It looked a little Lucy Ricardo, but it tasted fine.


esperanza

Dec 4, 2008, 12:22 PM

Post #8 of 27 (14935 views)

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Re: [tashby] Cooking with Propano

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Woohoo!

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Rolly


Dec 4, 2008, 1:46 PM

Post #9 of 27 (14929 views)

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Re: [tashby] Cooking with Propano

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There is another way to reduce the heat by using this thing. I don't know what it's called. It's main use is in toasting chiles for which it works great. As you can see, I have used mine a lot; so much that it has begun to rust.



Rolly Pirate


esperanza

Dec 4, 2008, 2:14 PM

Post #10 of 27 (14923 views)

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Re: [Rolly] Cooking with Propano

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Rolly, that is a wonderful thing! Have you seen others in Lerdo? I've never seen one anywhere, but I would sure like to have one. It looks sorta kinda hecho en casa--did someone make it for you?

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Rolly


Dec 4, 2008, 2:34 PM

Post #11 of 27 (14916 views)

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Re: [esperanza] Cooking with Propano

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Sometimes Soriana has them, but this one came from the town mercado.

A welder could make one easily.

Rolly Pirate


(This post was edited by Rolly on Dec 5, 2008, 4:48 AM)


esperanza

Dec 4, 2008, 3:26 PM

Post #12 of 27 (14906 views)

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Re: [Rolly] Cooking with Propano

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Tell me the dimensions, please, when you have time.

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Rolly


Dec 4, 2008, 3:35 PM

Post #13 of 27 (14904 views)

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Re: [esperanza] Cooking with Propano

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20x20x2 cms

The straps are 1.25 cm wide and are laid out in a 6x9 pattern.

Rolly Pirate


(This post was edited by Rolly on Dec 4, 2008, 3:38 PM)


esperanza

Dec 4, 2008, 3:59 PM

Post #14 of 27 (14896 views)

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Re: [Rolly] Cooking with Propano

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Mil gracias! I'll send you a picture, when I get it made.

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tashby


Feb 15, 2012, 8:11 AM

Post #15 of 27 (11266 views)

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Re: [Rolly] Cooking with Propano

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Three and a half years later....

I still find it almost impossible to achieve a simmer on our junk stove. Today I return to this thread to print out the photo of Rolly's wonderful device so I can go get one made. (Thank you, Rolly!)

Signed,
Slow Learner


Vichil

Feb 15, 2012, 8:23 AM

Post #16 of 27 (11256 views)

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Re: [tashby] Cooking with Propano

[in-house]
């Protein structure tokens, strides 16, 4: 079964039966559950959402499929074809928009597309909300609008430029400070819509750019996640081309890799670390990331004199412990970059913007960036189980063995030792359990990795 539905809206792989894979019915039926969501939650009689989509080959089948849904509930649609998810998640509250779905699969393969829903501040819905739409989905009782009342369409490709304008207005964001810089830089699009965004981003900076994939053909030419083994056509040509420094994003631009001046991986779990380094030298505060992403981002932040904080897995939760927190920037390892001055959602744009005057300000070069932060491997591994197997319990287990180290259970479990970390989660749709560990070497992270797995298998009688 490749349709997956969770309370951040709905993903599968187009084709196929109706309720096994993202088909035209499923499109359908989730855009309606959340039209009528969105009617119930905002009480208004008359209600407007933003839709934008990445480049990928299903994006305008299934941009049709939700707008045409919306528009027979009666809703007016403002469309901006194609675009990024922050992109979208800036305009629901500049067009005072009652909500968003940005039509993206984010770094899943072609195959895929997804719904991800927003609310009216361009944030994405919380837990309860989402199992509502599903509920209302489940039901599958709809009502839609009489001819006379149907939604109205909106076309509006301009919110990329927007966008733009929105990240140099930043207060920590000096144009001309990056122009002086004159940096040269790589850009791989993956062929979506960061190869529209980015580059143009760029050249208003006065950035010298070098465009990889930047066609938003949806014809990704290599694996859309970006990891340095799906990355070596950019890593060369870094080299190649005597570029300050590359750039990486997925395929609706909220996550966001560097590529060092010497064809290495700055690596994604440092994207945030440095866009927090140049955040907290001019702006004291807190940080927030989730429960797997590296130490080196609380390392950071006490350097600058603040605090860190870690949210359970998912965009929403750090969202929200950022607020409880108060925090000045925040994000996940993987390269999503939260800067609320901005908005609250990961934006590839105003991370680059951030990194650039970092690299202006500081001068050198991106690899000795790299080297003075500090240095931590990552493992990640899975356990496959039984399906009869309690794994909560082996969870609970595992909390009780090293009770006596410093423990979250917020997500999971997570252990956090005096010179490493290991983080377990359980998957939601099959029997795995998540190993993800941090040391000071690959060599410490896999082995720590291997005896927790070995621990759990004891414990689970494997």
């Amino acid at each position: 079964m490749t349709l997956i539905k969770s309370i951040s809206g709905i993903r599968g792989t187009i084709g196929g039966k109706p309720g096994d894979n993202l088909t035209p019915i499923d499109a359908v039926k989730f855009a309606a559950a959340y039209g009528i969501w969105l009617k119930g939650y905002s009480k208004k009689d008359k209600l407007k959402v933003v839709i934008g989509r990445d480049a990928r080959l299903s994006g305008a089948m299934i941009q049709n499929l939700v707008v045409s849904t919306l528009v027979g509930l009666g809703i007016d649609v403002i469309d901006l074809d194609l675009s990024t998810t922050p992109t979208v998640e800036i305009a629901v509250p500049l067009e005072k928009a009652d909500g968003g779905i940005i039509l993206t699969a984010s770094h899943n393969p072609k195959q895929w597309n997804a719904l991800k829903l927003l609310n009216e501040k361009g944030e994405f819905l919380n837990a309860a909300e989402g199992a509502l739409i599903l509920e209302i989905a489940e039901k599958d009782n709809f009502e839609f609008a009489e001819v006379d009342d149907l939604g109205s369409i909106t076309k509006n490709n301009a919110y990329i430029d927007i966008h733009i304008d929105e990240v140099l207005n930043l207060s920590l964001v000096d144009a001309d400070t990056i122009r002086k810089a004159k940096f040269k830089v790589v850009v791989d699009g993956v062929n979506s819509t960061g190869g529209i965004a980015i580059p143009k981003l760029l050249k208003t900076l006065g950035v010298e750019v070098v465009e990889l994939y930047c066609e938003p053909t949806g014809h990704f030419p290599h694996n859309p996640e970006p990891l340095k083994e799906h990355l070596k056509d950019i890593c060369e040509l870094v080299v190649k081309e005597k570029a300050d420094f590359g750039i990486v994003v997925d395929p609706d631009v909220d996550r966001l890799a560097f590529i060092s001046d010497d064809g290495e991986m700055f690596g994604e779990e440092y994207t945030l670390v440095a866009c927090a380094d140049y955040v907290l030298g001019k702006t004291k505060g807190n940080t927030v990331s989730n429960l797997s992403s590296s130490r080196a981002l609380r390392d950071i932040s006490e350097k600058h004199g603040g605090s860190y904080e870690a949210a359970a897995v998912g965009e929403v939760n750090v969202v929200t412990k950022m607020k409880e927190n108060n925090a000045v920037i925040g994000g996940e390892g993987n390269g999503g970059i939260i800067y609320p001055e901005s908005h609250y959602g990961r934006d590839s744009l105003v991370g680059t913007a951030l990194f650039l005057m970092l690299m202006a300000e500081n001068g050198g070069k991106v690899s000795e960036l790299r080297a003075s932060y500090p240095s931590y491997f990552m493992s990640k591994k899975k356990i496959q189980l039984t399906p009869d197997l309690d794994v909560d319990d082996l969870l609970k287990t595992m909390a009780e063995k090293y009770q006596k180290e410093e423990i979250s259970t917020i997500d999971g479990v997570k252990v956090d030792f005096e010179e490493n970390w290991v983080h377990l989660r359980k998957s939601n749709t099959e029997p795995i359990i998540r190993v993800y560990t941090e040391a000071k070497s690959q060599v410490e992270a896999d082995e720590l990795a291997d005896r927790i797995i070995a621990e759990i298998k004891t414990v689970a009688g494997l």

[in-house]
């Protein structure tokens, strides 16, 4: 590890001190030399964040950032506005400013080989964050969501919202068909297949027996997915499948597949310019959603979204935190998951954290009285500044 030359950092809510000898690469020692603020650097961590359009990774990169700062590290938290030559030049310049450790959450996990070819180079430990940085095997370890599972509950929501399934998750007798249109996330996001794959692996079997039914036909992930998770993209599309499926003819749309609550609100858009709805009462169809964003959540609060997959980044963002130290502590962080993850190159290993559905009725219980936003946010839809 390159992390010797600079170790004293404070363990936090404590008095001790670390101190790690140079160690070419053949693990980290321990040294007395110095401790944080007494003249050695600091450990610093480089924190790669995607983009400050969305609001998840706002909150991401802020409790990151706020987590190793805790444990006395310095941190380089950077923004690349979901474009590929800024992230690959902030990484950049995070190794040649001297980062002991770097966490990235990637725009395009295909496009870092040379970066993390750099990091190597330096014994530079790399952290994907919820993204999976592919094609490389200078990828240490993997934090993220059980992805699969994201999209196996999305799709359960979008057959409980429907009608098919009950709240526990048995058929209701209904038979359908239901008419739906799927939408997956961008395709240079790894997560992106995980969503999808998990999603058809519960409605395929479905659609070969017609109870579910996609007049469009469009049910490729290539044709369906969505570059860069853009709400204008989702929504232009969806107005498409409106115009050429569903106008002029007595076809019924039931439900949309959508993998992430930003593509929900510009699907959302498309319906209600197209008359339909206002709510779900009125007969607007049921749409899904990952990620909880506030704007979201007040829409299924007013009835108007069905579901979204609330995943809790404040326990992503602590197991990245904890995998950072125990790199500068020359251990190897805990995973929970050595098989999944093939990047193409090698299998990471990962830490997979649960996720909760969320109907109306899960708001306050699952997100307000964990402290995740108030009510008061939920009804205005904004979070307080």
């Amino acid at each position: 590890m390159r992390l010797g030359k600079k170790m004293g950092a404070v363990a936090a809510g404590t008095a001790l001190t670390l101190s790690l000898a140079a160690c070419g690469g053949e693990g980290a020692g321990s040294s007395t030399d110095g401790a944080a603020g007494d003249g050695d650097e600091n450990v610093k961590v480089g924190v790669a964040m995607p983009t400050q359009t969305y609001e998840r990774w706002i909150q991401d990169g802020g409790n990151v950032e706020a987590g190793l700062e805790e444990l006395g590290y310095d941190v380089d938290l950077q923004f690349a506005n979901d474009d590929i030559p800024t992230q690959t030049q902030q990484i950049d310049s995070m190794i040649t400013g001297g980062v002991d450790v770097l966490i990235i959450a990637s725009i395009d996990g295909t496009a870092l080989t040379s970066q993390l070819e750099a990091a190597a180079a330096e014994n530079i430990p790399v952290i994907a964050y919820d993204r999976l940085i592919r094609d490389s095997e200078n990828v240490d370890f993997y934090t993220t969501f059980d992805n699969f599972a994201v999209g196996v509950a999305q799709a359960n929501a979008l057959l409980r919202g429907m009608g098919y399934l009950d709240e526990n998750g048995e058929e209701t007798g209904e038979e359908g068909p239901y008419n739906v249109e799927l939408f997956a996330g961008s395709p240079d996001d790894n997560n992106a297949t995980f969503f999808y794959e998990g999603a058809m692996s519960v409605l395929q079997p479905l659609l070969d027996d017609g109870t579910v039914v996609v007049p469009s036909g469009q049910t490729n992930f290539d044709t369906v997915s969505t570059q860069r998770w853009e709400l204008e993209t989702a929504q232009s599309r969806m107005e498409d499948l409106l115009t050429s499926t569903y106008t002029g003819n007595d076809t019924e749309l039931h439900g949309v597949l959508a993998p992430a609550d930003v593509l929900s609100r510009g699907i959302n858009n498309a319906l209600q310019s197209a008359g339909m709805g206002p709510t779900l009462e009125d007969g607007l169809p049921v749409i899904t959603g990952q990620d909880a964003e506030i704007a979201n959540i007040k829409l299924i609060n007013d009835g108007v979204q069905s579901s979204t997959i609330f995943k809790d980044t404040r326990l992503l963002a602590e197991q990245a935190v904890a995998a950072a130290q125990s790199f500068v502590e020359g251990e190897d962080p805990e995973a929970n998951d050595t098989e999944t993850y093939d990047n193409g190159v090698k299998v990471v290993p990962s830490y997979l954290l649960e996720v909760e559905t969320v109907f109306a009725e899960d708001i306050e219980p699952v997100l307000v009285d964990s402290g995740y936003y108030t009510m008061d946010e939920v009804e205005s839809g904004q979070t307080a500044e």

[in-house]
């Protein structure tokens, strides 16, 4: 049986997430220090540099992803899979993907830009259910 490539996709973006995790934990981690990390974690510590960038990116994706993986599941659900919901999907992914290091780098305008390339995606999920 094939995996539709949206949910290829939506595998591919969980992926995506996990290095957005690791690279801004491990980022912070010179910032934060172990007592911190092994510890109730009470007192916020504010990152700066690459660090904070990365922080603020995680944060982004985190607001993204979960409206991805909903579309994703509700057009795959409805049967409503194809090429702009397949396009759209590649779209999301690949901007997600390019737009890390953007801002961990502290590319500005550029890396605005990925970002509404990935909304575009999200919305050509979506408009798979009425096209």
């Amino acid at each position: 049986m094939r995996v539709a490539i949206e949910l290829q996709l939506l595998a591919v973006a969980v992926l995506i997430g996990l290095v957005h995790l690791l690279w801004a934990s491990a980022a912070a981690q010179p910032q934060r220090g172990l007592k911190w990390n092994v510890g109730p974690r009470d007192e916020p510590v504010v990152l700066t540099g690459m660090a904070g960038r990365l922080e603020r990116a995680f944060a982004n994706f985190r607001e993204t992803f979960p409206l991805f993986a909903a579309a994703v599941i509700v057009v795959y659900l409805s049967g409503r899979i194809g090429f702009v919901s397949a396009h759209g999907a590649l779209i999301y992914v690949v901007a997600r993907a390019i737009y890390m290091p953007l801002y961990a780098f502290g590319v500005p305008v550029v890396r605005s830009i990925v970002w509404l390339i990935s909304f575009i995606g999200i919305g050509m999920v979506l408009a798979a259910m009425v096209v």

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Put half of the pan on the fire. I cook creme Anglaise on Mexican stoves without a problem or a double boiler just move part of the pan away from the flame.


sir veza

Feb 20, 2012, 6:38 PM

Post #17 of 27 (11126 views)

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Re: [tashby] Cooking with Propano

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Tashby, have you checked to make sure your stove has orifices for propane. A stove set up for natural gas will have bigger orifices due to lower pressure. This could be dangerous as propane has a higher vapor pressure and will require smaller orifices or some call jets, they are easily changed out. The propane company should be able to help you with this. Mexico buys lots of propane from the U.S. and cuts it with 10% butane to lower the vapor pressure, but it is still much higher than natural gas.


mazbook1


Feb 20, 2012, 8:14 PM

Post #18 of 27 (11118 views)

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Re: [sir veza] Cooking with Propano

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sir veza, It's really not the vapor pressure at all, it's that butane and propane both have a much higher energy content than natural gas and need more oxygen to burn cleanly (less gas, more air). Therefore, the "jet" orfices for butane are smaller than for methane (natural gas) and those for propane a bit smaller yet. The actual "pressure" (not vapor pressure but line pressure) is controlled by the regulator that hooks up to the propane tank and feeds into the lines to the stove or other "gas" appliance.

ALL the problems of excessive heat when cooking with propane are due to the much higher energy content of propane compared to the natural gas that most of us are familiar with. It's just a hotter fire!


(This post was edited by mazbook1 on Feb 20, 2012, 8:16 PM)


sir veza

Feb 21, 2012, 1:32 PM

Post #19 of 27 (11075 views)

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Re: [mazbook1] Cooking with Propano